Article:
It's surreal (to say the least) that the last time I entered a blog post I was an owner of not one, but two, amazing dogs and was just 4 months shy from giving birth to our very first (human) baby.
Owning two dogs was incredible, in fact, I loved it. Of course walking two dogs, one that's highly leash reactive, and the other, lover of poop and head strong, had it's challenging moments but at the end of the day laying on the sofa with two loving pit bulls curled up on each side was enough thanks I needed.
It's still hard to talk about it and at times I get defensive and sometimes even a little guilty, thinking I could have, should have, done more to save Buster Brown. Mostly though, I have those days where I know deep down in my heart hole that we did what was right.
Behaviorally, Buster Brown was changing. I can't remember when it actually started to get noticeably problematic, but I'll never forget the first time he bit someone. At that moment, albeit numerous conversations with our professional dog trainer and other professional dog behaviorists, behavior modification, management at all times in the house, I knew that things would never be the same and that soon I would be that girl that went from having two dogs to one.
Telling people about it was the most challenging part for me. I had weeks to process what, in my gut, I knew was imminent but the idea of telling friends and family that our (former) happy-go-lucky head strong, poop lover, couch potato, bone crusher, lick monster was getting put down for multiple bite incidents and other aggressive behaviors, was just heart breaking to me.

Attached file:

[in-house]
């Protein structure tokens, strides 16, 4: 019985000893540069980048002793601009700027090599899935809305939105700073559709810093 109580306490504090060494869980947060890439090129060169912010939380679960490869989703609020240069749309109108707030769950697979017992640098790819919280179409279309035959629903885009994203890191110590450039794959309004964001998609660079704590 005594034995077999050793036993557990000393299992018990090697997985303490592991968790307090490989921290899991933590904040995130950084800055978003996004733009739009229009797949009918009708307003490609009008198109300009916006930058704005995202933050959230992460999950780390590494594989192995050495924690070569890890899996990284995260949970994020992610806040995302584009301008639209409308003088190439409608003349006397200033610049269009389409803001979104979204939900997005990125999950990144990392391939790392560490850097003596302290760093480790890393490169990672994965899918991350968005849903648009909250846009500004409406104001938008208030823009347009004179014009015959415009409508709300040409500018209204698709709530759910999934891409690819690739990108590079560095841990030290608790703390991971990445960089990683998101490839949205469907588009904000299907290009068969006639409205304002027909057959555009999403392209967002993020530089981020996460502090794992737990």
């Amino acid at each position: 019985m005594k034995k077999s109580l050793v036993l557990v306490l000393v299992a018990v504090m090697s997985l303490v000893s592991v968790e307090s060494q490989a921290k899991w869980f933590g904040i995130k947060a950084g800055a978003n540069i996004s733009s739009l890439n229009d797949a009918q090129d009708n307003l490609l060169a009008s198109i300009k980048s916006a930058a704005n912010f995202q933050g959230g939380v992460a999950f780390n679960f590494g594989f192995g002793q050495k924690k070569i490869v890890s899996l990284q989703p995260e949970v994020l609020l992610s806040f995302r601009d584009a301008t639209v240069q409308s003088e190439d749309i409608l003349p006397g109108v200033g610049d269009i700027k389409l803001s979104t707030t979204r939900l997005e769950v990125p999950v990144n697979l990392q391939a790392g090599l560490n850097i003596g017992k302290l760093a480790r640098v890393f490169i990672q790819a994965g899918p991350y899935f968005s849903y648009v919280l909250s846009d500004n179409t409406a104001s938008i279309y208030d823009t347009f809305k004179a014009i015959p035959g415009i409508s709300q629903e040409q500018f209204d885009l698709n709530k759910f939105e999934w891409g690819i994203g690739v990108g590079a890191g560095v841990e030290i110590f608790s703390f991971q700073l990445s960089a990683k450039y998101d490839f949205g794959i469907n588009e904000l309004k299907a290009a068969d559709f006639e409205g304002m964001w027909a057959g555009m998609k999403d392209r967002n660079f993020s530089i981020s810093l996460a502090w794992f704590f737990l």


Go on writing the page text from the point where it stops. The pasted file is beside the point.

But I'm at a different point in my life now. After mourning our loss, searching through all of our pictures and videos, reliving heartfelt moments, reliving our training sessions, our long walks, and all the challenging times in between, I realized there was nothing I could do but be grateful that Buster Brown was a part of our family for an entire 15 months. He brought so much joy to our lives, so many laughs, so, so, so many licks, that, after 7 months since his passing, I can finally accept that I'm not the girl with two dogs.
That one dog, #kanedog, has allowed me to find myself again. We have grown together as a team, realizing that neither of us are perfect, but that together, we can compliment each other's flaws. After losing a dog you begin to realize that the ones who can be saved through training, consistency, exercise, routine and honesty are truly a remarkable gift.
Here's to countless walks in the city and lots of inspiration to do more than just dog walking (which we always intended to do anyway!). As my brother Michael said recently, onward!